Do you mean that former Chief Justice Warren Burger, a conservative judge mind you, didn't describe the idea that the Second Amendment gives an unfettered individual right to a gun a fraud on the American public [wikipedia.org]?
You mean it wasn't a dead amendment [brennancenter.org]:
From 1888, when law review articles first were indexed, through 1959, every single one on the Second Amendment concluded it did not guarantee an individual right to a gun. The first to argue otherwise, written by a William and Mary law student named Stuart R. Hays, appeared in 1960. He began by citing an article in the NRA’s American Rifleman magazine and argued that the amendment enforced a “right of revolution,” of which the Southern states availed themselves during what the author called “The War Between the States.”
I've got lots of "facts" [pace.edu] (see footnote #3 for instance). Just what the fuck do you have for "facts"? I've got law journals. I've got historians. I'VE GOT A FUCKING CHIEF JUSTICE. What the fuck do you have?
"we're going to play with facts" Are you really that full of yourself? You ain't got shit. It isn't my move, because you're not even in the game, junior.
What the fuck do you have?
The constitution. When the second amendment mentions "the people", it is describing an individual right, just as it did in many other instances. The mere fact that it mentions a well-regulated militia as one reason it was written does not mean that the right hinges on that reason and that reason alone. That was just one justification given.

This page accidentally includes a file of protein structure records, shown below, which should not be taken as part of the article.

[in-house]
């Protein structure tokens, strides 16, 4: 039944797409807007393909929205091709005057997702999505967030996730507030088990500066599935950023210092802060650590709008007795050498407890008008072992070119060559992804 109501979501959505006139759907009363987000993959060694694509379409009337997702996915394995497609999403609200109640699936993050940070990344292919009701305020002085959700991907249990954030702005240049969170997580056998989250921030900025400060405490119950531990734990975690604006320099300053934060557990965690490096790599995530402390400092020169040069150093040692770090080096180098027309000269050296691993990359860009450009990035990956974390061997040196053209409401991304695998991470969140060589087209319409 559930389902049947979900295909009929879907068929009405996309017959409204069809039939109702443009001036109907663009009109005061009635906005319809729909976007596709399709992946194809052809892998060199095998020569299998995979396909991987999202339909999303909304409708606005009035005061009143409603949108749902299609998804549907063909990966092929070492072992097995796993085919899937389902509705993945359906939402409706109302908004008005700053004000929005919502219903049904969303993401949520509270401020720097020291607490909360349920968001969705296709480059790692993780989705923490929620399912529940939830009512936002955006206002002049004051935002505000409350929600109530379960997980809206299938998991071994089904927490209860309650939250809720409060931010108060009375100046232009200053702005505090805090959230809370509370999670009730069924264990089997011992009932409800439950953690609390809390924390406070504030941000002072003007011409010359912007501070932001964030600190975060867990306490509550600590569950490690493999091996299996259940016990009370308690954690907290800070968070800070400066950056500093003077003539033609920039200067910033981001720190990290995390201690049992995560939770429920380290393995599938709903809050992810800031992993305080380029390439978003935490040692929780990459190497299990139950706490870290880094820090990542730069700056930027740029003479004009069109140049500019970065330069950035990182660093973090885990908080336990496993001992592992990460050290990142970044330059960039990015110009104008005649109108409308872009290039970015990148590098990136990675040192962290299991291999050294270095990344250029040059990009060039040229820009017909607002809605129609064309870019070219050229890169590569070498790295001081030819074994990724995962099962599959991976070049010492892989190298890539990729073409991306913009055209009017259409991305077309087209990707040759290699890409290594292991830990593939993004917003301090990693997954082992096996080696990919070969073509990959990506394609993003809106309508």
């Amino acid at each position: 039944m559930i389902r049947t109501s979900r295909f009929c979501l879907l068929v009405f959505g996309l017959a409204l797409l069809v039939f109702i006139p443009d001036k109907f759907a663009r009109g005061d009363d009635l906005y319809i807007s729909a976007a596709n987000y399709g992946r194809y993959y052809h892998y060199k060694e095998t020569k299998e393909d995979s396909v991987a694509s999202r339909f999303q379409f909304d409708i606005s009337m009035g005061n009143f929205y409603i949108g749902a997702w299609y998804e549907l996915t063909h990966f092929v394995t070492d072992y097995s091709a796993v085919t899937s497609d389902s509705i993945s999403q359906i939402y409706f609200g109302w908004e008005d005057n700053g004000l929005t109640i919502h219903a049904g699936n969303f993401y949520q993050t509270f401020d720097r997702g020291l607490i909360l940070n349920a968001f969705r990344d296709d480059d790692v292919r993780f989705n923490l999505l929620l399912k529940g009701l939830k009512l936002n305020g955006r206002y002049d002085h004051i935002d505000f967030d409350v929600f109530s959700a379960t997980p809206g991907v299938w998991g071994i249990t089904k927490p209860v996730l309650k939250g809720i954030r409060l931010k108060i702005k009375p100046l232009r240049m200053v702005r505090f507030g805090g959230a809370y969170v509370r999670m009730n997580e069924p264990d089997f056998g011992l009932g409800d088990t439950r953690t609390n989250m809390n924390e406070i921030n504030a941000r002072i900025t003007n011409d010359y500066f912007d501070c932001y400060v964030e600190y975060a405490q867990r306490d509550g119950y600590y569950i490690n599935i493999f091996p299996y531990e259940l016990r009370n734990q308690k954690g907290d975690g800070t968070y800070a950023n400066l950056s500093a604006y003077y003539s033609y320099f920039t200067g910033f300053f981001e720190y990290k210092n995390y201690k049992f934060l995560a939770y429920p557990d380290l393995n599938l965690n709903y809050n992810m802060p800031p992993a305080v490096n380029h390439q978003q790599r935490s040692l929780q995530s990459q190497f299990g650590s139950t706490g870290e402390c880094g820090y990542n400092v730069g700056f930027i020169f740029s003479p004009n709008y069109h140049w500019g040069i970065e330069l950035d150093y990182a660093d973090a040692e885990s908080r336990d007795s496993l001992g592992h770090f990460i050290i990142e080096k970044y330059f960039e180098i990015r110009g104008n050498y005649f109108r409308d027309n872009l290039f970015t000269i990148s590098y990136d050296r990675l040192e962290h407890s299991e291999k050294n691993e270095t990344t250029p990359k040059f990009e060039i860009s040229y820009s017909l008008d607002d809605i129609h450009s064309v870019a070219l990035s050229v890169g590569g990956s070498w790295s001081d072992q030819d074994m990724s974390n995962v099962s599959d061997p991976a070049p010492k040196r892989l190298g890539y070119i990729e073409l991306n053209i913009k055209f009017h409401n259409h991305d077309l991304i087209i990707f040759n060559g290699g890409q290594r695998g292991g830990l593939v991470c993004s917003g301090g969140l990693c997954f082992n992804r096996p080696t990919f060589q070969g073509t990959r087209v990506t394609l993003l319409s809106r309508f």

You're making a mistake here. That the government routinely did not follow the constitution in the past (and still does not do so) does not mean we should continue that tradition. Even the founders violated the constitution in some ways, but we should not follow their example.
If you want the second amendment changed, the only honest way is a constitutional amendment.
> the issue is whether the government is or is not bound by the Constitution.
Such absolutism. Seems like that sort of attitude has been in the news a lot recently.
In case you haven't noticed, the constitution has been interpreted and reinterpreted ever since it was first ratified. That's human nature - no document is sufficiently complete to cover all real-world cases, otherwise the document would be of infinite length. So, the "fuck with that document" train left the station a long time ago and really, anyone who thought it wouldn't was delusional.
The constitution is not an unchanging document; that's why it can be amended. If the government wants powers the constitution did not grant it, it needs to write a constitutional amendment. A government that violates the highest law of the land is not legitimate; it's more akin to a group of thugs that uses force to get its way.
So no, we don't need to cover all real-world cases, because the document can be amended. There is some ambiguity that gives us some wiggle room, but the government has gone far beyond that in many instances and is simply violating the constitution with impunity.
I agree that the train of constitution fuckers left the station years ago and its riders are presently so high on coke and v.iagra that the future of America as constitutional republic is basically hopeless -- especially so when the people the constitution is designed to protect are so willing to roll over and take it up the butt sans lube.